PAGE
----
Genetic Engineering & Biotechnology News

JUN15 2018

Genetic Engineering & Biotechnology News (GEN) is the world's most widely read biotech publication. It provides the R&D community with critical information on the tools, technologies, and trends that drive the biotech industry.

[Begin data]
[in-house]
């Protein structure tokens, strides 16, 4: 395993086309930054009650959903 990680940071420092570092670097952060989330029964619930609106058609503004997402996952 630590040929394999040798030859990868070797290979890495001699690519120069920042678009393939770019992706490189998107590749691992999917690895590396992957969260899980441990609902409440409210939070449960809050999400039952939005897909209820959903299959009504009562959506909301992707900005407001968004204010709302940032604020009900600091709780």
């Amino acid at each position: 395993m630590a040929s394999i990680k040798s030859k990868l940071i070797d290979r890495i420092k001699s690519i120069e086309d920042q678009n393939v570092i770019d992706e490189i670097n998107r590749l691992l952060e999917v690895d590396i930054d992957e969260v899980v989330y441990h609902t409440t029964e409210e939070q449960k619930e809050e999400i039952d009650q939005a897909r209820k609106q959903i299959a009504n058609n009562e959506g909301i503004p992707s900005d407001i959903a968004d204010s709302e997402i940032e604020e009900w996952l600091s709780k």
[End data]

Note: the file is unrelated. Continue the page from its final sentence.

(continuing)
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26 | JUNE 15, 2018 | Genetic Engineering & Biotechnology News | GENengnews.com Terence Rhodes, M.D., director of immuno-oncology at Utah-based Intermountain Healthcare, thinks that Tumor Mutational Burden (TMB), or the number of mutations in a tumor, is starting to come of age as a biomarker that can predict which patients will respond best to immunotherapy. "TMB is a byproduct that has evolved out of precision genomics and next-generation sequencing that has already been established in the oncology world," he says. In TMB, sets of 150–300 genes were examined from cancer patients. The particular genes that comprised each set depended on the company that made the assay. But it almost doesn't mat- ter, he says, as doctors started correlating TMB, i.e., the num- ber of mutations rather than a specific type of mutation that respond to immunotherapy. "If there is a high TMB, the chances of immunostimula- tory antigens being expressed on the outside of tumor cells increase," he explains. Astonishingly, TMB is a better predic- tor of response to PD-1 inhibitors like Keytruda ® (Pembro- lizumab) and Opdivo ® (Nivolumab) than to the presence of PD-1. Since PD-1 is detected via immunohistochemistry and it is such an imperfect marker (patients without it can still respond to anti-PD-1 therapy), Dr. Rhodes believes that it will soon fall out of favor. "In terms of NGS applications in drug discovery and de- velopment, NGS can be used to understand disease biology and to target key pathways driving the disease. It can also be useful in uncovering mechanisms associated with drug resistance and rational drug combinations," according to Prashun Mishra, Ph.D., founder and CEO of Agility Phar- maceuticals. "Moreover, NGS-based gene panels can be used as companion diagnostics assays." Tropomycin receptor kinase (TRK) fusion genes and fi- broblast growth factor receptor 2 (FGF-R2) are druggable targets that were identified through NGS, and a number of companies are now searching for drugs to target them, adds Dr. Mishra. NGS can facilitate high-throughput screens of chemical libraries and small molecules: Each molecule in the library can be tagged with a unique identifying oligonucle- otide. This makes determining which ones bind to the target NGS a relatively simple endeavor. Understanding Drug Resistance NGS has also uncovered the mechanism behind the de- velopment of drug resistance, an inevitability in a disease as Artistic representation depicting how targeted therapies are applied in precision medicine for cancer. These panels are on display as an art installation at the Intermountain Precision Genomics headquarters in St. George, UT. Translational Medicine Molecular Diagnostics Brings Patients Hope Diana Gitig, Ph.D. Next-generation sequencing (NGS) platforms, along with immunotherapies like checkpoint inhibitors, have brought the promise of precision medicine for cancer patients closer to reality. Next-generation sequencing (NGS) of cell-free DNA (cfDNA) is a major tool for diagnosing genetic mutations from blood and other body fluids, but the technology can be expensive. NGS, and, by extension, liquid biopsies, can be op- timized by incorporating quality control steps during library preparation. Performing quality control on nucleic acid samples lets users identify degrad- ed, fragmented, and low-purity samples that are likely to produce suboptimal libraries and yield poor sequencing per- formance, saving researchers time and money. Illumina has integrated Advanced Analytical Technologies' (AATI) pri- mary nucleic acid quality control plat- form, the Fragment Analyzer, into its NGS library prep workflows. The instru- ment has two major advantages over traditional chip-based systems, notes Brian Bodemann, Ph.D., an AATI account manager. First, it can accurately quantify nu- cleic acids, he explains. Wrong concen- trations of certain molecules can have disastrous results. If the adaptor stoichi- ometry is off and proper clean up steps are not completed, for example, adap- tors can form strings of repetitive DNA sequences that can bind to the flow cell and stymie data collection. "This will cause a $10,000 sequencing run to produce poor data," says Dr. Bode- mann. "If the problem goes unnoticed, this can affect the sequencing data quality from all the other samples," add- ing that the Fragment Analyzer can flag these low-quality samples and prevent them from slowing down sequencing. The instrument also qualifies cfDNA more effectively, maintains Dr. Bode- mann. On chip-based systems, high molecular weight (HMW) contaminating DNA may not fully separate from the common nucleosomal peaks. Because the Fragment Analyzer uses capillary electrophoresis, any HMW DNA can be fully separated from cfDNA. "By providing accurate quantification and qualification of the nucleosomes, the Fragment Analyzer provides scien- tists with a simpler, faster and more eas- ily interpretable route to results," says Dr. Bodemann. "Every moment you spend trouble- shooting your sequencing data is time you're wasting on making patients and doctors wait for results." n Quality Control of Cell-Free DNA for Next-Gen Sequencing

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